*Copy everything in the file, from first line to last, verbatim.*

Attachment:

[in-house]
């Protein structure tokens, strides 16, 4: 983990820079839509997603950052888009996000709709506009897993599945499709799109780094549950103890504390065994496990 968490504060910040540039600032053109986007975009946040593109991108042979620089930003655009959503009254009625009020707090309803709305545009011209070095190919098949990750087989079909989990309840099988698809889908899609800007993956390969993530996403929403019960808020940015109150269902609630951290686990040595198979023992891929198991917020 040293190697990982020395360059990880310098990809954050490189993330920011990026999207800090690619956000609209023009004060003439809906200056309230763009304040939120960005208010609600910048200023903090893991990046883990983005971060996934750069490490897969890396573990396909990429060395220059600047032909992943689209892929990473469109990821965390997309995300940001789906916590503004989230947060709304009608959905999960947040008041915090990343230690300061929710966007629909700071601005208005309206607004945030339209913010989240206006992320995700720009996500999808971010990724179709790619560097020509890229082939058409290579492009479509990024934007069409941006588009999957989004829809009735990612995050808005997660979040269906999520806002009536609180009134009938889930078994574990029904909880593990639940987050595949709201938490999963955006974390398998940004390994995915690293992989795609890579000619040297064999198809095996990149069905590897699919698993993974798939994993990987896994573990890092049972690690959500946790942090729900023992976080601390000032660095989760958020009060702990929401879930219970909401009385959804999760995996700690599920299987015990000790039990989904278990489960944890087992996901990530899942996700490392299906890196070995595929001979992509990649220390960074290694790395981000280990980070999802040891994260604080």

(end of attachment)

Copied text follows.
[in-house]
């Protein structure tokens, strides 16, 4: 983990820079839509997603950052888009996000709709506009897993599945499709799109780094549950103890504390065994496990 968490504060910040540039600032053109986007975009946040593109991108042979620089930003655009959503009254009625009020707090309803709305545009011209070095190919098949990750087989079909989990309840099988698809889908899609800007993956390969993530996403929403019960808020940015109150269902609630951290686990040595198979023992891929198991917020 040293190697990982020395360059990880310098990809954050490189993330920011990026999207800090690619956000609209023009004060003439809906200056309230763009304040939120960005208010609600910048200023903090893991990046883990983005971060996934750069490490897969890396573990396909990429060395220059600047032909992943689209892929990473469109990821965390997309995300940001789906916590503004989230947060709304009608959905999960947040008041915090990343230690300061929710966007629909700071601005208005309206607004945030339209913010989240206006992320995700720009996500999808971010990724179709790619560097020509890229082939058409290579492009479509990024934007069409941006588009999957989004829809009735990612995050808005997660979040269906999520806002009536609180009134009938889930078994574990029904909880593990639940987050595949709201938490999963955006974390398998940004390994995915690293992989795609890579000619040297064999198809095996990149069905590897699919698993993974798939994993990987896994573990890092049972690690959500946790942090729900023992976080601390000032660095989760958020009060702990929401879930219970909401009385959804999760995996700690599920299987015990000790039990989904278990489960944890087992996901990530899942996700490392299906890196070995595929001979992509990649220390960074290694790395981000280990980070999802040891994260604080």